An International Cricket Council tribunal's decision to defer the spot-fixing verdict until next month will give renewed hope to the suspended Pakistan fast bowler Mohammad Aamer, his lawyer said yesterday.
Shahid Karim, who represented Aamer at the International Cricket Council's anti-corruption tribunal in Doha, was confident that the player will be exonerated when the council's decision is announced on February 5.
"The last day of the [six-day] hearing was very positive," Karim said.
The three-man tribunal, headed by Michael Beloff, deferred its verdict because it wanted to deliberate after 45 hours of exhaustive hearings.
"It could be a silver lining for us," said Karim, who had also requested a delay of the ruling on Tuesday.
Three Pakistan players - Aamer, Mohammad Asif and the former captain Salman Butt - were suspended last September after a British newspaper alleged they accepted payments for bowling prearranged no-balls in a Test against England.
The latest spot-fixing case against the Pakistan trio has been described as the biggest in cricket over the past decade, and the players could be banned for life if found guilty.
Karim said the tribunal had exonerated Aamer from the spot-fixing charges in the Oval Test against England, with only the spot-fixing charge from the Lord's Test remaining.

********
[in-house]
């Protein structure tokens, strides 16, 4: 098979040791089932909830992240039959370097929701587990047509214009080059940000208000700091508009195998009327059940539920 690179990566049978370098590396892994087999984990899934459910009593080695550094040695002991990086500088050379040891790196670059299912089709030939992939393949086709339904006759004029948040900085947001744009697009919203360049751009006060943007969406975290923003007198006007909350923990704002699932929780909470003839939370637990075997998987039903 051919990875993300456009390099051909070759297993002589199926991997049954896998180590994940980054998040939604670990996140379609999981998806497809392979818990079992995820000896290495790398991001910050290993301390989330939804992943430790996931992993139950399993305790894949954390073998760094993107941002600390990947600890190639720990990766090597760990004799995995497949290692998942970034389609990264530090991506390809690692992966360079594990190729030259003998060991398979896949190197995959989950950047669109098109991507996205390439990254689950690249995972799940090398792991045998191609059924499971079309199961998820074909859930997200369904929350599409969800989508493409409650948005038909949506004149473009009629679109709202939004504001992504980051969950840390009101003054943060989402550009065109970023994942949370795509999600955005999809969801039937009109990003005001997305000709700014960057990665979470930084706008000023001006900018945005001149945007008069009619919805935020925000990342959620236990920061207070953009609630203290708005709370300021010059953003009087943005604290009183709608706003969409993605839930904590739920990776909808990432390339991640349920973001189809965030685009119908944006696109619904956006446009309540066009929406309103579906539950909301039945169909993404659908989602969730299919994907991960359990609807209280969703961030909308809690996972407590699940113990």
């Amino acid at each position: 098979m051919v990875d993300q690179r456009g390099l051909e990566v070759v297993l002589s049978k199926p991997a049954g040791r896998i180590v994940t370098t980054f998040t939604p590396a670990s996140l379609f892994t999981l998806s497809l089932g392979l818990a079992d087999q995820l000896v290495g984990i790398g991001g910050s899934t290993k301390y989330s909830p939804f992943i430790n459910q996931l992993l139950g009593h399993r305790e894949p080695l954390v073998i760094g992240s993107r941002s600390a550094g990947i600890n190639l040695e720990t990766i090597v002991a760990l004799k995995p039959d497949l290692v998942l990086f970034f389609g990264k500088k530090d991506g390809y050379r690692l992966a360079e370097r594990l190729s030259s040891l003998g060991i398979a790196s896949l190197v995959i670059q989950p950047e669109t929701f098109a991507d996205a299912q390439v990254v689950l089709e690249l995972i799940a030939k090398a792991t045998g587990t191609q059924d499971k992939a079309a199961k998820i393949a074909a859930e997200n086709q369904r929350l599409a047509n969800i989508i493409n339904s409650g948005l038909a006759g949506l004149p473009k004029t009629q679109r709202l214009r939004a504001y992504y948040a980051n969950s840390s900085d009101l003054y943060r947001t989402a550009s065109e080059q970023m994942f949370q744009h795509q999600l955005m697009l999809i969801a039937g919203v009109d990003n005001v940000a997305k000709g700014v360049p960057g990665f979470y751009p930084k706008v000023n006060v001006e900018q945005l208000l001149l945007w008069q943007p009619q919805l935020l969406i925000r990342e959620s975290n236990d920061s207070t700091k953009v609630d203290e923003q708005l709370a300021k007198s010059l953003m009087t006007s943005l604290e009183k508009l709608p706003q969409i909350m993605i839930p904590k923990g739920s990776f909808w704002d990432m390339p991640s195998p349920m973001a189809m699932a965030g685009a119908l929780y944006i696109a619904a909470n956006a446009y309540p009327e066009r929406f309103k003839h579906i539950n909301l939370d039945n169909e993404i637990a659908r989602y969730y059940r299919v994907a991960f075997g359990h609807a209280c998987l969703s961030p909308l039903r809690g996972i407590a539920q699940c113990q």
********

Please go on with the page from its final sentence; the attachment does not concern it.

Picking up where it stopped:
If the players are found guilty, they could challenge the ruling at the Court of Arbitration for Sport, but Karim was not looking that far ahead.
"I haven't yet thought about that, I hope he [Aamer] will be exonerated next month when the verdict will be announced," he said.
Meanwhile, Misbah-ul-Haq, the Pakistan captain, has urged his players to deliver the knockout punch in the second Test against New Zealand.
Pakistan inflicted a crushing 10-wicket defeat on their hosts last week in Hamilton, where the New Zealand batsmen - trailing by 92 after the first innings - were dismissed for 110 inside 39 overs to allow the visitors to wrap up the match inside three days. The second match starts in Wellington early tomorrow morning and Misbah hopes his side display a ruthless streak again.
"Our best policy for the upcoming match will be to go for a win, rather than just consolidate our 1-0 lead," Misbah told PakPassion.net.
Misbah, however, warned against complacency and said Pakistan had plenty of room for improvement as "New Zealand will come hard at us".
Misbah, 36, who has hit four half-centuries since being appointed Test captain, believes Pakistan can ignore the shortcomings of the first Test at their own peril.
"What I would like to see is for our batsmen, myself included, to ensure that we make full use of our good starts, and ensure that we bat for long periods," he said. "If a similar situation to Hamilton presents itself, we should ensure we earn a bigger lead than 92."
Warning his teammates of a potential backlash, Misbah added: "We will need to work even harder and ensure that we are even more focused in Wellington."